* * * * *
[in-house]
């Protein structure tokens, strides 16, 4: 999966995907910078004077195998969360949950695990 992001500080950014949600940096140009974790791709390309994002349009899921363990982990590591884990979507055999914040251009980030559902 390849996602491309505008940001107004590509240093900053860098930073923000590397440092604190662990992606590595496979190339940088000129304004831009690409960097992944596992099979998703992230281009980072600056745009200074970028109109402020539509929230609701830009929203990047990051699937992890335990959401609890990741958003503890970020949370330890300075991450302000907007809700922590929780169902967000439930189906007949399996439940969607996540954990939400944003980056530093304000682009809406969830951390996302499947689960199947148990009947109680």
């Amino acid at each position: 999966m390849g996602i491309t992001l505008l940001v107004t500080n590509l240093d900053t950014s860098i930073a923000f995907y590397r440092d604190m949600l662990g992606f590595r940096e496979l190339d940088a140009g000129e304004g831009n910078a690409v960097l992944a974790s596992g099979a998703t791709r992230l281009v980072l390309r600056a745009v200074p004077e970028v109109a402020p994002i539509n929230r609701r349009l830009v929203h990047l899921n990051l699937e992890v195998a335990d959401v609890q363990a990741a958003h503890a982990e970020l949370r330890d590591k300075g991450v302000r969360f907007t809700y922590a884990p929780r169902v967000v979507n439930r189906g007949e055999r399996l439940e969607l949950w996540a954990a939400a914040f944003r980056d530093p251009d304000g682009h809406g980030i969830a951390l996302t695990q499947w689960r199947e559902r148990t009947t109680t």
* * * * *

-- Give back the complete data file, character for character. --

[in-house]
């Protein structure tokens, strides 16, 4: 999966995907910078004077195998969360949950695990 992001500080950014949600940096140009974790791709390309994002349009899921363990982990590591884990979507055999914040251009980030559902 390849996602491309505008940001107004590509240093900053860098930073923000590397440092604190662990992606590595496979190339940088000129304004831009690409960097992944596992099979998703992230281009980072600056745009200074970028109109402020539509929230609701830009929203990047990051699937992890335990959401609890990741958003503890970020949370330890300075991450302000907007809700922590929780169902967000439930189906007949399996439940969607996540954990939400944003980056530093304000682009809406969830951390996302499947689960199947148990009947109680």
């Amino acid at each position: 999966m390849g996602i491309t992001l505008l940001v107004t500080n590509l240093d900053t950014s860098i930073a923000f995907y590397r440092d604190m949600l662990g992606f590595r940096e496979l190339d940088a140009g000129e304004g831009n910078a690409v960097l992944a974790s596992g099979a998703t791709r992230l281009v980072l390309r600056a745009v200074p004077e970028v109109a402020p994002i539509n929230r609701r349009l830009v929203h990047l899921n990051l699937e992890v195998a335990d959401v609890q363990a990741a958003h503890a982990e970020l949370r330890d590591k300075g991450v302000r969360f907007t809700y922590a884990p929780r169902v967000v979507n439930r189906g007949e055999r399996l439940e969607l949950w996540a954990a939400a914040f944003r980056d530093p251009d304000g682009h809406g980030i969830a951390l996302t695990q499947w689960r199947e559902r148990t009947t109680t």